Lucky, Lucky, Lucky Me

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In 1952, along with the rest of my Air National Guard outfit, I waited at Camp Kilmer in New Jersey to board a troop ship for Iceland. A male vocalist on a live radio program sang a song that made me think. It was called “Lucky, Lucky, Lucky Me.” The words really stuck in my head.

Here’s how he sang it that day:

Lucky, lucky, lucky me!

I’m a lucky son of a gun.

I work eight hours, I sleep eight hours,

I have eight hours of fun.

Does that work for me? I guess so. It’s been stuck in my head for 61 years. In fact, even today if you creep up on me quietly you may hear me doing what Mom did all day long as she toiled away at her housework — singing. Singing what? Four times out of five it’ll be, “Lucky, Lucky, Lucky Me!”

You know why?

That’s how I feel about life. I feel I have been blessed with so much good luck these 81 years that there should have been an apostle named Saint Lucky and Mom should have named me after him instead of Saint Thomas, the doubter.

No kidding. I could start now and type for many weeks and I wouldn’t even come close to telling you the number of times I stumbled into something great. These days everyone seems to have a plan for life, some career they have in mind, some great goal. Not me. Sure, I liked chemistry in high school and thought I’d like to study it in college, but it never for one minute occurred to me that when I walked out the college door with a sheepskin in my hand I was going to have to work in some boring old lab.

I loved teaching chemistry for eight years, but working as a chemist just might be the most boring job in the world. “Take two grams of A. Mix it with six grams of B. Add six milliliters of C. Shake for four minutes for and pour into vessel D. Next ....”

No thanks!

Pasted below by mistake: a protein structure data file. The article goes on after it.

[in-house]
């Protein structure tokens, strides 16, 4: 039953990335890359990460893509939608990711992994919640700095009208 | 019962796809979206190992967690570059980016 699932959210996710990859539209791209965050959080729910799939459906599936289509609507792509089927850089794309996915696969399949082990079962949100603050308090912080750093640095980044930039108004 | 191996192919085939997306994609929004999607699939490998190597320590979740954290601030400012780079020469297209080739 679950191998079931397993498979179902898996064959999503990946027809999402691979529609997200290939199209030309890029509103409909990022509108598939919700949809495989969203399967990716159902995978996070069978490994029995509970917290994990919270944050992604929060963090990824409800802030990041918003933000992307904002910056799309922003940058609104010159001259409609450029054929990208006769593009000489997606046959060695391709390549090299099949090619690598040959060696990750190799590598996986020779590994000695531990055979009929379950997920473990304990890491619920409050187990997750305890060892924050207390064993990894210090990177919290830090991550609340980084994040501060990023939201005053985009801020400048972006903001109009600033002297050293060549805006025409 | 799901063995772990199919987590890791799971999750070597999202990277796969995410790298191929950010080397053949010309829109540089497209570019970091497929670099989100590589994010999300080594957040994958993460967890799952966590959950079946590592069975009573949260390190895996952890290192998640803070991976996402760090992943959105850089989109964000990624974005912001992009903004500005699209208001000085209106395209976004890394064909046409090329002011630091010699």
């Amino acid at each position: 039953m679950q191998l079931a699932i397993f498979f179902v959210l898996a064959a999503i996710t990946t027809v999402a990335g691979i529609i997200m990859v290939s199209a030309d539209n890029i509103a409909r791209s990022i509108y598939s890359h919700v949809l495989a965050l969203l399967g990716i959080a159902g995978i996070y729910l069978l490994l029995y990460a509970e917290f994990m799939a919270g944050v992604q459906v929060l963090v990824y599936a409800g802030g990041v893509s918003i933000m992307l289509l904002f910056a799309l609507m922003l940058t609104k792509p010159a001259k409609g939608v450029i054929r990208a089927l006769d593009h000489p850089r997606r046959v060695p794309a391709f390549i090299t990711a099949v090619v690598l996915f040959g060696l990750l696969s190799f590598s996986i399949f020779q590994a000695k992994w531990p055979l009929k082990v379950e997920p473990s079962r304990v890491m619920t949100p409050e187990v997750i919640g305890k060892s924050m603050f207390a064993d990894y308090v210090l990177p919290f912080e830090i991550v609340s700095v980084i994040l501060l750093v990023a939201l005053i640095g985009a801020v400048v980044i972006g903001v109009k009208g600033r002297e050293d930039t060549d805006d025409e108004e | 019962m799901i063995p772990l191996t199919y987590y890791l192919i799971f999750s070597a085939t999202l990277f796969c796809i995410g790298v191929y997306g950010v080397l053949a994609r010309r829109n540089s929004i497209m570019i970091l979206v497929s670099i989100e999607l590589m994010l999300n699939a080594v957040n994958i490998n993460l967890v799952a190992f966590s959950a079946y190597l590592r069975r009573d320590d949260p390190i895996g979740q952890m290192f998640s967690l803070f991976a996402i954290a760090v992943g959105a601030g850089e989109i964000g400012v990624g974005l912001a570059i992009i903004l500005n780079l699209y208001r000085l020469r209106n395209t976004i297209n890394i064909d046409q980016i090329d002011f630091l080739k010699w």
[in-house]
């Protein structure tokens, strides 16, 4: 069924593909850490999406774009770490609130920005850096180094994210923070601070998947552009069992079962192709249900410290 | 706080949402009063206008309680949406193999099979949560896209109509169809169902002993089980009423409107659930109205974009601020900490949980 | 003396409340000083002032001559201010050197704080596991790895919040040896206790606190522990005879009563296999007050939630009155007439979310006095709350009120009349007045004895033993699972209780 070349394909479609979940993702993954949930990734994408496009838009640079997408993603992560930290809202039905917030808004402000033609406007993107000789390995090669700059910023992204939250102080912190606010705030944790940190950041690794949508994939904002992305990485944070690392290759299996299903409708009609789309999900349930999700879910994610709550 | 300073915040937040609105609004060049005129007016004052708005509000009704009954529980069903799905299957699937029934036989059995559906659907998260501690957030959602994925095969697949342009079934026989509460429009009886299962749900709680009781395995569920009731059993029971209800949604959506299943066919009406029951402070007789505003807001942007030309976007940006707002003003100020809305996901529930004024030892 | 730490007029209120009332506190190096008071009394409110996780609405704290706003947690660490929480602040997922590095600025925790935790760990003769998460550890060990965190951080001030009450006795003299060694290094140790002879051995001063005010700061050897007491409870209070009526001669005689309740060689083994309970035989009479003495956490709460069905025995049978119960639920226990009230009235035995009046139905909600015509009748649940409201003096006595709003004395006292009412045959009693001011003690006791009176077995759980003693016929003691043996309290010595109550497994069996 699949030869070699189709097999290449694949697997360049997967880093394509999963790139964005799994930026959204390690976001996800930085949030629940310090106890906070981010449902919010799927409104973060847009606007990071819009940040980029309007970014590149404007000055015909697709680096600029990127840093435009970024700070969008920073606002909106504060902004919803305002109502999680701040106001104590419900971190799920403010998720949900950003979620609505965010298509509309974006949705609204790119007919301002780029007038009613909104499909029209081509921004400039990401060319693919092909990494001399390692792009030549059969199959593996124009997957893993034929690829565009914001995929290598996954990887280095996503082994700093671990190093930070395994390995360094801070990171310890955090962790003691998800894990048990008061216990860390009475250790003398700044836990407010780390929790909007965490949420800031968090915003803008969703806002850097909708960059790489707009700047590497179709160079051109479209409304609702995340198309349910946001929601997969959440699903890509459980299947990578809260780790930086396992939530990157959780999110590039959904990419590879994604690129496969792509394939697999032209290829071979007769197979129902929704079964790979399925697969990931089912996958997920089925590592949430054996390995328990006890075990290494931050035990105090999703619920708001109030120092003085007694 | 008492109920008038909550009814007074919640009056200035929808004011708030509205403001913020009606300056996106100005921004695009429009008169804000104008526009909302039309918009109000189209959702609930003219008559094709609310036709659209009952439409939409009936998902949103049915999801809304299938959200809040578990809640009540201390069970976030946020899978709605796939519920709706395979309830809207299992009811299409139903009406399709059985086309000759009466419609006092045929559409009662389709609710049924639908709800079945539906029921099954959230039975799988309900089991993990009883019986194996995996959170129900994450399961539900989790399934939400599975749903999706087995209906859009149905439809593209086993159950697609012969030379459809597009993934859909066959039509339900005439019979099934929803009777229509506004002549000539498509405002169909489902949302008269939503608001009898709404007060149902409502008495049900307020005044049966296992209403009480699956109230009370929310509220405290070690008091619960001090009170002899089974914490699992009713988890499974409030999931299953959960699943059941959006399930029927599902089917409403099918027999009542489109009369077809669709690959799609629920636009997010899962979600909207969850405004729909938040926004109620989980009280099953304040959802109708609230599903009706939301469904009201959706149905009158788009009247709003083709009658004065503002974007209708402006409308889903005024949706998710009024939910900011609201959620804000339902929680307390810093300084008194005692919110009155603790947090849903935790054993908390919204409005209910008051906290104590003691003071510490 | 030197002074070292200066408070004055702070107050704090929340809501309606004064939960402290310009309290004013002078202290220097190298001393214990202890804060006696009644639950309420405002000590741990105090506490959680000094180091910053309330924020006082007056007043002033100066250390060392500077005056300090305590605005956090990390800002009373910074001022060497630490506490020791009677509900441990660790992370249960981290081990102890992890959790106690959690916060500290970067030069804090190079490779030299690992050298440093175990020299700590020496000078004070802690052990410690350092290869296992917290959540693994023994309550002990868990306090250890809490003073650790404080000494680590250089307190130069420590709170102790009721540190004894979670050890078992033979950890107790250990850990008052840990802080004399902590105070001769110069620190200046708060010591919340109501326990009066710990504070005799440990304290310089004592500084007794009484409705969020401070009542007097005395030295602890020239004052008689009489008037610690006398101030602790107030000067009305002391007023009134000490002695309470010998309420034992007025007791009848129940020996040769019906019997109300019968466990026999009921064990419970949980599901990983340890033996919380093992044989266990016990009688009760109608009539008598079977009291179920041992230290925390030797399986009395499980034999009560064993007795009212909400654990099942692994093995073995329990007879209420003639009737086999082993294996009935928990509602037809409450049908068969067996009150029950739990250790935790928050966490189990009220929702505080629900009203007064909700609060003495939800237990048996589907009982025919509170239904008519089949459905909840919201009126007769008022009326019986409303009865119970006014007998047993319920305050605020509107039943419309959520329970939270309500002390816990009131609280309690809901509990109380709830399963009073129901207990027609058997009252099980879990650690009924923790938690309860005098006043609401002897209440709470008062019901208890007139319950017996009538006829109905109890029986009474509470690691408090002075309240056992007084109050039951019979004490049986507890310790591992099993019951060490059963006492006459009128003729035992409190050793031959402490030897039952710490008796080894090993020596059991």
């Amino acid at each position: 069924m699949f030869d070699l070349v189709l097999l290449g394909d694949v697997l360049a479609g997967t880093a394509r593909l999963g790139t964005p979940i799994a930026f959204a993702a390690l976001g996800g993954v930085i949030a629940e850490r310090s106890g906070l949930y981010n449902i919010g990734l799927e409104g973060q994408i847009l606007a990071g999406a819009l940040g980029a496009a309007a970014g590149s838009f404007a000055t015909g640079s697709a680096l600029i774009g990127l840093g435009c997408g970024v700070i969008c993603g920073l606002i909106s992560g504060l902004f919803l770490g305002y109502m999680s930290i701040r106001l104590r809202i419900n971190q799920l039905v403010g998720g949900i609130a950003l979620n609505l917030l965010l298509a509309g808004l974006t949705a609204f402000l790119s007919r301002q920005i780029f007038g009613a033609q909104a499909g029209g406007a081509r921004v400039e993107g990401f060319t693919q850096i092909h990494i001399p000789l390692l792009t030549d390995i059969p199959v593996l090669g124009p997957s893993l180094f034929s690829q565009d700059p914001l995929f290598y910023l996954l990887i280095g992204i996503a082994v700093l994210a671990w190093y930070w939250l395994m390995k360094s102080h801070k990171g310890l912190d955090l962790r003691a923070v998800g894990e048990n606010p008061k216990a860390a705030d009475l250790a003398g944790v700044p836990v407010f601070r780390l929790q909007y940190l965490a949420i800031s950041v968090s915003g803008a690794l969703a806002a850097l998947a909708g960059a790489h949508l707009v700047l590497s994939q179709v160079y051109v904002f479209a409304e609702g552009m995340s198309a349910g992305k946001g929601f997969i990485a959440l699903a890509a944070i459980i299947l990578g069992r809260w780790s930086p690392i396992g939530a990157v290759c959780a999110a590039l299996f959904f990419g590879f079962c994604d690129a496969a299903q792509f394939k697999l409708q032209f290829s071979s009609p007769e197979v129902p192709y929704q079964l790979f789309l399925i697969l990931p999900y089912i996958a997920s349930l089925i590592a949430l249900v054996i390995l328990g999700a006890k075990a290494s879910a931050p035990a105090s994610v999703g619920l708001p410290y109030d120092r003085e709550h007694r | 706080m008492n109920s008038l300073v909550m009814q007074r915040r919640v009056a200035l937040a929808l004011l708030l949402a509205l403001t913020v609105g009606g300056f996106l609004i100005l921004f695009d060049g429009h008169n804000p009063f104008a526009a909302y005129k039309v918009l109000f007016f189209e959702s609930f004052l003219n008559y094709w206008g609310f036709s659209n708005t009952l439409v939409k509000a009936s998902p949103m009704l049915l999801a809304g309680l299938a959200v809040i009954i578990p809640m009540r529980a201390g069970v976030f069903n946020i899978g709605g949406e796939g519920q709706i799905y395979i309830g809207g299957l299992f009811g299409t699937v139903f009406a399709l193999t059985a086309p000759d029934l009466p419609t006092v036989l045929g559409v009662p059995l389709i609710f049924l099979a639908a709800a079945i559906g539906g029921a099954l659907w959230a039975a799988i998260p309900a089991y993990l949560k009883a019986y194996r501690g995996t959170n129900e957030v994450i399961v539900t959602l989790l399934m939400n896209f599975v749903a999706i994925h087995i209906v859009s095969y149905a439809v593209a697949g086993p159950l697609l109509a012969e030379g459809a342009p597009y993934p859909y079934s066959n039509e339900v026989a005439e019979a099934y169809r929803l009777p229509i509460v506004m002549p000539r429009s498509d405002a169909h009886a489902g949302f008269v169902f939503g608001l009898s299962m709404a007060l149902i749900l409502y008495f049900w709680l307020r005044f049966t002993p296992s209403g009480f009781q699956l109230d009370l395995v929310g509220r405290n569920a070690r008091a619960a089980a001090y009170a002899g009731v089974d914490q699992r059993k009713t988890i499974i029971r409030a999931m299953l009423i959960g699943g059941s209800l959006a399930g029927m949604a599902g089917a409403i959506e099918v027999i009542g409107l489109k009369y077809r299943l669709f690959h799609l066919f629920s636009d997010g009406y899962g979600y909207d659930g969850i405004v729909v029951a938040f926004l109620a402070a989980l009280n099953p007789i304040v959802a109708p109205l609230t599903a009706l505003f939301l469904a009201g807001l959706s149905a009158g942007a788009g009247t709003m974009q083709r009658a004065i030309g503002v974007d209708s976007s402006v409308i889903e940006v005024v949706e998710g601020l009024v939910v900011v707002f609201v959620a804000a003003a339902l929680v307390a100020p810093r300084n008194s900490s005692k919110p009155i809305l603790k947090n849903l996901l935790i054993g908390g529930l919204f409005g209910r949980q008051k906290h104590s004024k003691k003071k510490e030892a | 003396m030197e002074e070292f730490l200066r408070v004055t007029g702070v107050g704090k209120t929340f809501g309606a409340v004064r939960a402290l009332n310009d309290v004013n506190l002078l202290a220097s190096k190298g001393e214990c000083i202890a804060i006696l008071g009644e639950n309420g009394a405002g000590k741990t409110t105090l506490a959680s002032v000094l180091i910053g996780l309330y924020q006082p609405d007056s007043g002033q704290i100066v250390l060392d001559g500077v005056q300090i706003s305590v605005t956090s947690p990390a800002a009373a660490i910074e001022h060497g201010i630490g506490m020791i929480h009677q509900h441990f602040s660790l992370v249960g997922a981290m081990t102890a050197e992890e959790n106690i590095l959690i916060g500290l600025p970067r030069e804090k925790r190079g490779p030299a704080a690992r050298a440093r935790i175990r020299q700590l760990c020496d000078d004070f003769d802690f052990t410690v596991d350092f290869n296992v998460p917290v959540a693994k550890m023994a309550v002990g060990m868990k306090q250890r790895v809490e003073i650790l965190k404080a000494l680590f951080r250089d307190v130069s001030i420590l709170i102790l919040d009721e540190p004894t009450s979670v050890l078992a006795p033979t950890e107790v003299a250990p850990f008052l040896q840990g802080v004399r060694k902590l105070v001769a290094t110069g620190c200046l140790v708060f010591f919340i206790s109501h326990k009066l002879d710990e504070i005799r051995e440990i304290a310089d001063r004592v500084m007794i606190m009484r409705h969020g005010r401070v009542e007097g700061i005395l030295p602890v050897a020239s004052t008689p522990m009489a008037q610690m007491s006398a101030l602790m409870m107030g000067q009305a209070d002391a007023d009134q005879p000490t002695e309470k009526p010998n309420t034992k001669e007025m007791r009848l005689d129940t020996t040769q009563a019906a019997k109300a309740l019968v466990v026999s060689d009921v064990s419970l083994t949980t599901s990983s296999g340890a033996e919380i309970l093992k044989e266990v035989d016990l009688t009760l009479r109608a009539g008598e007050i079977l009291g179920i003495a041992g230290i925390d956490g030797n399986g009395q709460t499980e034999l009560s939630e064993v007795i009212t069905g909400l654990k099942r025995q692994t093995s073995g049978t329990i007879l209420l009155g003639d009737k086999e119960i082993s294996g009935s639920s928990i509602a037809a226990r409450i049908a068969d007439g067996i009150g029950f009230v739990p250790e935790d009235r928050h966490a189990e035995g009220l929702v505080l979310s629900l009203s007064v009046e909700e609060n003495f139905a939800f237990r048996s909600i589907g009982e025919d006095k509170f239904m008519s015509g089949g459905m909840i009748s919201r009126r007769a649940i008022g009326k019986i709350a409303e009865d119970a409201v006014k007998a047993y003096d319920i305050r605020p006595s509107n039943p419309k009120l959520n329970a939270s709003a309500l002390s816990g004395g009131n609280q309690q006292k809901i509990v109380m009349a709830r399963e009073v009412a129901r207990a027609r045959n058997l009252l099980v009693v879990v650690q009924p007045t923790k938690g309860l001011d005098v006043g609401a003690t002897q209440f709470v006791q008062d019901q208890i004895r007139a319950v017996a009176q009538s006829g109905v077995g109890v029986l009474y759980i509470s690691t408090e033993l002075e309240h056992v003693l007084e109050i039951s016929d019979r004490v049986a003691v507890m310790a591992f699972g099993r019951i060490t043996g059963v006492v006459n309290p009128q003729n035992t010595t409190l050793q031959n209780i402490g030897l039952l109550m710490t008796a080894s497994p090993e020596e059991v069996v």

It was fun to learn how all that stuff worked, and to teach it to — let’s see — about 1,300 teenagers. So was planning out the 120 labs I used to teach it. But the best part was making the equipment to do those labs: Using a gas-fired crossfire to make all the glassware. Putting it all together. Trying it out. Watching it work ... but mix up stuff in some boring old lab? Not for me.

Anyway, as you probably already know, I didn’t go to college and study chemistry. Instead, I went to Massa­chusetts, then to Iceland, and then back to Massachusetts. Then home to New London and from there to upstate New York, Texas and Japan. And finally to Pakistan, where I met my beloved. That’s exactly halfway around the world from where I started. What incredibly good luck! The slightest change in anything I did over a period of nine long years would have put me elsewhere and given me an entirely different life.

And I take no credit for it.

All my life all I have done is play the cards I was dealt, but it’s almost as though someone up there has been stacking the deck for me. When I was leaving the Air Force, Lolly and I looked up five colleges around the country and thought we liked the one in Oregon. That one didn’t reply, so we ended up in one of the most beautiful small towns in the nation instead, where I was recruited to teach in the wealthiest school district in Texas for three times what I would have made in Oregon, which eventually led to my being here.

Look at what happened when I first re-enlisted in the Air Force. I had an iron-clad promise I would go to Andrews Air Force Base. I went to the main recruiting station in New Haven to get my orders. They gave me a test and offered me a commission instead of one lousy stripe. Like a dummy I turned it down. Angry with me, they assigned me to take some recruits to upstate New York. There I applied for a school without even knowing what the school was and ended up doing what I most love doing — teaching!

It has been like that for 81 years. I do something dumb, I turn around, and I get rewarded for it.

I’ll tell you what, Johnny, it won’t surprise me in the least if someone nudges me as I am closing my eyes for the last time and says, “Gee, Tom, sorry. You’ll have to get up. We just found a cure for that.”

And if not ....

I’ll bet no one hears a word of complaint out of me.

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